Project I: Characterization of the role of metal in p-aminobenzoyl-glutamate hydrolase (PGH)  PGH is composed of two subunits of AbgA and AbgB, respectively, and also requires manganese(II) for activity.  A continuing project is to characterize the role of metal in this enzyme, including the determination of how many manganese bind per subunit, and the relationship between metal-binding and quaternary structure.  Techniques include protein purification, enzyme assays, equilibrium dialysis, and electron paramagnetic resonance experiments (done in collaboration with Dr. Brian Bennett of Marquette University, Milwaukee, WI).

Project II: Characterization of folate transport protein expression in normal cadaveric tissues and pathological samples of head and neck squamous cell carcinoma.  Folate is important for rapidly dividing cells, yet its role in head and neck squamous cell carcinoma has not been well studied.  This project involves using antibodies for the three major folate transporters in humans:  folate receptor, reduced folate carrier, and the proton-coupled folate transporter. Immunohistochemistry will be performed on paraffin-embedded slides of normal and pathological tissues.  Results will be analyzed both for patterns of expression in various normal tissues (liver, kidney, small intestine, tongue) as well as for changes in expression in HNSCC (normal tissue versus cancer).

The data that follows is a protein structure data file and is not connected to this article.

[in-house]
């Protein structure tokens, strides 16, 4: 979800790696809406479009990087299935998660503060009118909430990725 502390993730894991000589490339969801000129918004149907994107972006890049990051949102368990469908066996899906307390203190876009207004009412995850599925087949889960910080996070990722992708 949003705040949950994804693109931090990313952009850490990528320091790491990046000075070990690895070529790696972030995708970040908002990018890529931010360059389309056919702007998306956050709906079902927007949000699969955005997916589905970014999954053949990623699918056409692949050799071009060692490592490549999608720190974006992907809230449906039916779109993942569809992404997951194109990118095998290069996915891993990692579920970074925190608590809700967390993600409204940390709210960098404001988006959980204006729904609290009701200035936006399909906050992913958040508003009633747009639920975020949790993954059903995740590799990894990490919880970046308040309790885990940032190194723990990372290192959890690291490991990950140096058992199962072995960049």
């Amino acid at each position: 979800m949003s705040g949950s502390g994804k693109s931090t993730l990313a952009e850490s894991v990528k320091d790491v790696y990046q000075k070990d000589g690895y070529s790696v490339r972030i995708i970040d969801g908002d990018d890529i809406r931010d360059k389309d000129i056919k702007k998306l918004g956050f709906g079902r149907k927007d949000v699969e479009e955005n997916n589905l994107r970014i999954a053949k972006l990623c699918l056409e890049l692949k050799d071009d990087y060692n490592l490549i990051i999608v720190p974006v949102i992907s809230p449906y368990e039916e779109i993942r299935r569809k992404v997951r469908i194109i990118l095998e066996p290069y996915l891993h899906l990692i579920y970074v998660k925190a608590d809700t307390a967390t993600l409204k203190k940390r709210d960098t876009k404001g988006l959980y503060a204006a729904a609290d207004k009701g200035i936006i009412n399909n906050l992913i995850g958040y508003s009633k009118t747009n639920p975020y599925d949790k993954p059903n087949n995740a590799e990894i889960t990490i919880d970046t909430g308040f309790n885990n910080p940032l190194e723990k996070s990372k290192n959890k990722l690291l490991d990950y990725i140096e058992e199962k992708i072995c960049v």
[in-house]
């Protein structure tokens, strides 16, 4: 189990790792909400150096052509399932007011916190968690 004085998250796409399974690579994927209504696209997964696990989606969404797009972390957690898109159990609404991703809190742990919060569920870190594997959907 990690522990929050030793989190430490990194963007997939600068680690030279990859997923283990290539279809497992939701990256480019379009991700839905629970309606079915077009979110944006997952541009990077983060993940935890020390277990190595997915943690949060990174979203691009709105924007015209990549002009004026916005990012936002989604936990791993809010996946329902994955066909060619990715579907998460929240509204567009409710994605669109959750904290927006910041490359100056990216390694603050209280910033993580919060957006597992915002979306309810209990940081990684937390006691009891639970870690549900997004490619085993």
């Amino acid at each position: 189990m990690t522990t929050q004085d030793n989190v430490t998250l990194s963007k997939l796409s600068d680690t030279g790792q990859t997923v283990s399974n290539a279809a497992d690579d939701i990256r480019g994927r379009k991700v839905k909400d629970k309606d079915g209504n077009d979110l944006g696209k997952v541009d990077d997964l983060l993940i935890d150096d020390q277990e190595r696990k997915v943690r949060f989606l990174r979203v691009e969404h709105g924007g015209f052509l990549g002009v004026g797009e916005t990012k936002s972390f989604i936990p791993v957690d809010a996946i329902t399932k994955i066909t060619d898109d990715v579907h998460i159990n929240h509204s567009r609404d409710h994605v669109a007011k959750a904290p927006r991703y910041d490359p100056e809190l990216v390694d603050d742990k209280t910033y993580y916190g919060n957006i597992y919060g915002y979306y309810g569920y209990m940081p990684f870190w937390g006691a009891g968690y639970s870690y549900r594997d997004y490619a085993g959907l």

Project III: Characterization of the DNA binding properties of AbgR.   Sequence analysis is consistent with identification of AbgR as a transcriptional regulator;   AbgR likely binds and regulates transcription of the operon including abgA, abgB, and abgT.  AbgR has been cloned and a purification protocol has been developed.  Further studies involve the identification of the DNA binding site for AbgR and identification of additional targets of regulation.

Selected publications on folate catabolism (for an expanded list of publications, click here)

  1. Comparison of Substrate Specificity of Escherichia coli p-Aminobenzoyl-glutamate Hydrolase with Pseudomonas Carboxypeptidase G. (2014)  Larimer, C.M., Slavnic, D., Pitstick, L.D., and Green, J.M. Advances in Enzyme Research, 2, 39-48. http://dx.doi.org/10.4236/aer.2014.21004 click here for full text
  2. Glucarpidase to combat toxic levels of methotrexate in patients.(2012) Green, J.M. Ther. Clin. Risk Manag. 8:403-13. doi: 10.2147/TCRM.S30135. Epub 2012 Nov 22. PMID: 23209370  click here for full text link
  3. Purification and characterization of the folate catabolic enzyme p-aminobenzoyl-glutamate hydrolase from Escherichia coli.(2010) Green. J.M., Hollandsworth. R., Pitstick. L., Carter. E.L.J. Bacteriol. 192(9):2407-13. doi: 10.1128/JB.01362-09. Epub 2010 Feb 26. PMID:20190044  click here for full text link
  4. Escherichia coli abg genes enable uptake and cleavage of the folate catabolite p-aminobenzoyl-glutamate. (2007) Carter, E.L., Jager. L., Gardner. L., Hall. C.C., Willis. S., Green. J.M. J Bacteriol. 189(9):3329-34. Epub 2007 Feb 16. PMID:17307853  click here for full text link
  5. Characterization of mutations that allow p-aminobenzoyl-glutamate utilization by Escherichia coli. (1998) Hussein, M.J., Green, J.M., Nichols, B.P.  J Bacteriol. 180(23):6260-8. PMID: 9829935, click here for full text link